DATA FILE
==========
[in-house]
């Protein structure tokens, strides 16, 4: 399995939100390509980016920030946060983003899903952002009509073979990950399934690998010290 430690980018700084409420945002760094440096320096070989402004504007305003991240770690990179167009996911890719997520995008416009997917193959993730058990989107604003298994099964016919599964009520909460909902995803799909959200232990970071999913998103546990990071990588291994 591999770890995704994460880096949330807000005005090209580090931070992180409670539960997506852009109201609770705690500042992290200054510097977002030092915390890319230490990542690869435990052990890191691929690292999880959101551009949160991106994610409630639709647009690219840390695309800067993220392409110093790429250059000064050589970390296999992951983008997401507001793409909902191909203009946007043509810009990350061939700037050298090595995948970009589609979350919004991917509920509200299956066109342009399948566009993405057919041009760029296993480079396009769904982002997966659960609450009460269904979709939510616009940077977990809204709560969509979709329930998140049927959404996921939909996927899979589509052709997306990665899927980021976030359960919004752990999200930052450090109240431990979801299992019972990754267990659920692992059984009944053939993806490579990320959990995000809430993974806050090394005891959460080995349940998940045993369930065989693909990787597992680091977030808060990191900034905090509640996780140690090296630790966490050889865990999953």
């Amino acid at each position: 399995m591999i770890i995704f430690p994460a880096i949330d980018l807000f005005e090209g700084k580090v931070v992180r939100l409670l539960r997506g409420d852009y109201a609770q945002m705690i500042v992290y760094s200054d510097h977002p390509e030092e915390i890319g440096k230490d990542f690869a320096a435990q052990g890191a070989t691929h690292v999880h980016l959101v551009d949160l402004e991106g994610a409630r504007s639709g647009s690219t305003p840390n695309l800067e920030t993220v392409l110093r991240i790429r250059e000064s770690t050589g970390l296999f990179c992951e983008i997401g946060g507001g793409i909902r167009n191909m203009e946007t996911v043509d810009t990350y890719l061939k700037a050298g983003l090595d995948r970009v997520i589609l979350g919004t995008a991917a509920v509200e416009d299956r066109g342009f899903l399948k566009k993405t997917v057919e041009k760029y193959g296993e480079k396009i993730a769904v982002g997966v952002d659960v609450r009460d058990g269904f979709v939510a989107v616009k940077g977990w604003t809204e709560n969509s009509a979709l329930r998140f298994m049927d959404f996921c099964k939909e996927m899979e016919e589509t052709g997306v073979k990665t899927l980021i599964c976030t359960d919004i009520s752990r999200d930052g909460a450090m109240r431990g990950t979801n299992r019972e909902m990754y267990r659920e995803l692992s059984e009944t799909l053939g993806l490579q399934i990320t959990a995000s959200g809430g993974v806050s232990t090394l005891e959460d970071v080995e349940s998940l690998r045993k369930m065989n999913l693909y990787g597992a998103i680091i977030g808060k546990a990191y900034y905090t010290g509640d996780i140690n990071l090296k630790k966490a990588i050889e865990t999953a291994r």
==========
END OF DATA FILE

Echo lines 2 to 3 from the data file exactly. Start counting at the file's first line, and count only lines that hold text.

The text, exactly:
């Protein structure tokens, strides 16, 4: 399995939100390509980016920030946060983003899903952002009509073979990950399934690998010290 430690980018700084409420945002760094440096320096070989402004504007305003991240770690990179167009996911890719997520995008416009997917193959993730058990989107604003298994099964016919599964009520909460909902995803799909959200232990970071999913998103546990990071990588291994 591999770890995704994460880096949330807000005005090209580090931070992180409670539960997506852009109201609770705690500042992290200054510097977002030092915390890319230490990542690869435990052990890191691929690292999880959101551009949160991106994610409630639709647009690219840390695309800067993220392409110093790429250059000064050589970390296999992951983008997401507001793409909902191909203009946007043509810009990350061939700037050298090595995948970009589609979350919004991917509920509200299956066109342009399948566009993405057919041009760029296993480079396009769904982002997966659960609450009460269904979709939510616009940077977990809204709560969509979709329930998140049927959404996921939909996927899979589509052709997306990665899927980021976030359960919004752990999200930052450090109240431990979801299992019972990754267990659920692992059984009944053939993806490579990320959990995000809430993974806050090394005891959460080995349940998940045993369930065989693909990787597992680091977030808060990191900034905090509640996780140690090296630790966490050889865990999953």
């Amino acid at each position: 399995m591999i770890i995704f430690p994460a880096i949330d980018l807000f005005e090209g700084k580090v931070v992180r939100l409670l539960r997506g409420d852009y109201a609770q945002m705690i500042v992290y760094s200054d510097h977002p390509e030092e915390i890319g440096k230490d990542f690869a320096a435990q052990g890191a070989t691929h690292v999880h980016l959101v551009d949160l402004e991106g994610a409630r504007s639709g647009s690219t305003p840390n695309l800067e920030t993220v392409l110093r991240i790429r250059e000064s770690t050589g970390l296999f990179c992951e983008i997401g946060g507001g793409i909902r167009n191909m203009e946007t996911v043509d810009t990350y890719l061939k700037a050298g983003l090595d995948r970009v997520i589609l979350g919004t995008a991917a509920v509200e416009d299956r066109g342009f899903l399948k566009k993405t997917v057919e041009k760029y193959g296993e480079k396009i993730a769904v982002g997966v952002d659960v609450r009460d058990g269904f979709v939510a989107v616009k940077g977990w604003t809204e709560n969509s009509a979709l329930r998140f298994m049927d959404f996921c099964k939909e996927m899979e016919e589509t052709g997306v073979k990665t899927l980021i599964c976030t359960d919004i009520s752990r999200d930052g909460a450090m109240r431990g990950t979801n299992r019972e909902m990754y267990r659920e995803l692992s059984e009944t799909l053939g993806l490579q399934i990320t959990a995000s959200g809430g993974v806050s232990t090394l005891e959460d970071v080995e349940s998940l690998r045993k369930m065989n999913l693909y990787g597992a998103i680091i977030g808060k546990a990191y900034y905090t010290g509640d996780i140690n990071l090296k630790k966490a990588i050889e865990t999953a291994r």